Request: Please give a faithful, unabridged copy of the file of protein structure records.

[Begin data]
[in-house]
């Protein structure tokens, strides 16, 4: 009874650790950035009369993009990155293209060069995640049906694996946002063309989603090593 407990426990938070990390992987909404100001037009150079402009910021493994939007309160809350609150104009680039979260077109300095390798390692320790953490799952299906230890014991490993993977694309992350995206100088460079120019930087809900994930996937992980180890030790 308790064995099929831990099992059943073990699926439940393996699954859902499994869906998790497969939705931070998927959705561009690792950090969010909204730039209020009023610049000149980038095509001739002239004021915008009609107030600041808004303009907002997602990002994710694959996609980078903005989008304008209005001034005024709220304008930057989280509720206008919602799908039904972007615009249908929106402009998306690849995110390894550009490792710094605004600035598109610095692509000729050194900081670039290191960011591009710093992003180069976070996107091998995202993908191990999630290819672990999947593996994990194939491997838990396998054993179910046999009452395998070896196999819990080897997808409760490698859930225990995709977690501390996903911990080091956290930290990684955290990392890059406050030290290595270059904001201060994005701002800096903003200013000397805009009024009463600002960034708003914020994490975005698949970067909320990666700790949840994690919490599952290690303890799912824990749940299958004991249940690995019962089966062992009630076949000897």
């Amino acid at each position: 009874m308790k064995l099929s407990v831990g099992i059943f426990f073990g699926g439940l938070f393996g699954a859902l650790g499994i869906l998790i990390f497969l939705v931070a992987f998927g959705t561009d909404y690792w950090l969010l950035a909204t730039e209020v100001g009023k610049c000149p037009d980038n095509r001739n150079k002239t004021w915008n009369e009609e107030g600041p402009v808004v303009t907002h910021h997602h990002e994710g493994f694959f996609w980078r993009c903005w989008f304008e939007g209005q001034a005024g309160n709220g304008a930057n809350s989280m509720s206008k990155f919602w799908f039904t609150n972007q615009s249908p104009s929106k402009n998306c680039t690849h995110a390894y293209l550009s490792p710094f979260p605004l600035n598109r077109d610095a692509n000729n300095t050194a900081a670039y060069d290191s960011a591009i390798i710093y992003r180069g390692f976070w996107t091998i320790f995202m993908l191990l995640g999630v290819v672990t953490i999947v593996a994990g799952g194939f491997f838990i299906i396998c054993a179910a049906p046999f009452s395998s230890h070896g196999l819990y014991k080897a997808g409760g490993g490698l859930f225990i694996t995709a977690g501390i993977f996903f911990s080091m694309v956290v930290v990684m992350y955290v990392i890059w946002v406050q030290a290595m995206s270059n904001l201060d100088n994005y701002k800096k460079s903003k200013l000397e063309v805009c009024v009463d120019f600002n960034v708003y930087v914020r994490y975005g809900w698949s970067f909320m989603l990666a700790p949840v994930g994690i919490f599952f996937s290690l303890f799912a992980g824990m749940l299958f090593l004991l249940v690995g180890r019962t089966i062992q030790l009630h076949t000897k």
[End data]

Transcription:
[in-house]
């Protein structure tokens, strides 16, 4: 009874650790950035009369993009990155293209060069995640049906694996946002063309989603090593 407990426990938070990390992987909404100001037009150079402009910021493994939007309160809350609150104009680039979260077109300095390798390692320790953490799952299906230890014991490993993977694309992350995206100088460079120019930087809900994930996937992980180890030790 308790064995099929831990099992059943073990699926439940393996699954859902499994869906998790497969939705931070998927959705561009690792950090969010909204730039209020009023610049000149980038095509001739002239004021915008009609107030600041808004303009907002997602990002994710694959996609980078903005989008304008209005001034005024709220304008930057989280509720206008919602799908039904972007615009249908929106402009998306690849995110390894550009490792710094605004600035598109610095692509000729050194900081670039290191960011591009710093992003180069976070996107091998995202993908191990999630290819672990999947593996994990194939491997838990396998054993179910046999009452395998070896196999819990080897997808409760490698859930225990995709977690501390996903911990080091956290930290990684955290990392890059406050030290290595270059904001201060994005701002800096903003200013000397805009009024009463600002960034708003914020994490975005698949970067909320990666700790949840994690919490599952290690303890799912824990749940299958004991249940690995019962089966062992009630076949000897």
């Amino acid at each position: 009874m308790k064995l099929s407990v831990g099992i059943f426990f073990g699926g439940l938070f393996g699954a859902l650790g499994i869906l998790i990390f497969l939705v931070a992987f998927g959705t561009d909404y690792w950090l969010l950035a909204t730039e209020v100001g009023k610049c000149p037009d980038n095509r001739n150079k002239t004021w915008n009369e009609e107030g600041p402009v808004v303009t907002h910021h997602h990002e994710g493994f694959f996609w980078r993009c903005w989008f304008e939007g209005q001034a005024g309160n709220g304008a930057n809350s989280m509720s206008k990155f919602w799908f039904t609150n972007q615009s249908p104009s929106k402009n998306c680039t690849h995110a390894y293209l550009s490792p710094f979260p605004l600035n598109r077109d610095a692509n000729n300095t050194a900081a670039y060069d290191s960011a591009i390798i710093y992003r180069g390692f976070w996107t091998i320790f995202m993908l191990l995640g999630v290819v672990t953490i999947v593996a994990g799952g194939f491997f838990i299906i396998c054993a179910a049906p046999f009452s395998s230890h070896g196999l819990y014991k080897a997808g409760g490993g490698l859930f225990i694996t995709a977690g501390i993977f996903f911990s080091m694309v956290v930290v990684m992350y955290v990392i890059w946002v406050q030290a290595m995206s270059n904001l201060d100088n994005y701002k800096k460079s903003k200013l000397e063309v805009c009024v009463d120019f600002n960034v708003y930087v914020r994490y975005g809900w698949s970067f909320m989603l990666a700790p949840v994930g994690i919490f599952f996937s290690l303890f799912a992980g824990m749940l299958f090593l004991l249940v690995g180890r019962t089966i062992q030790l009630h076949t000897k």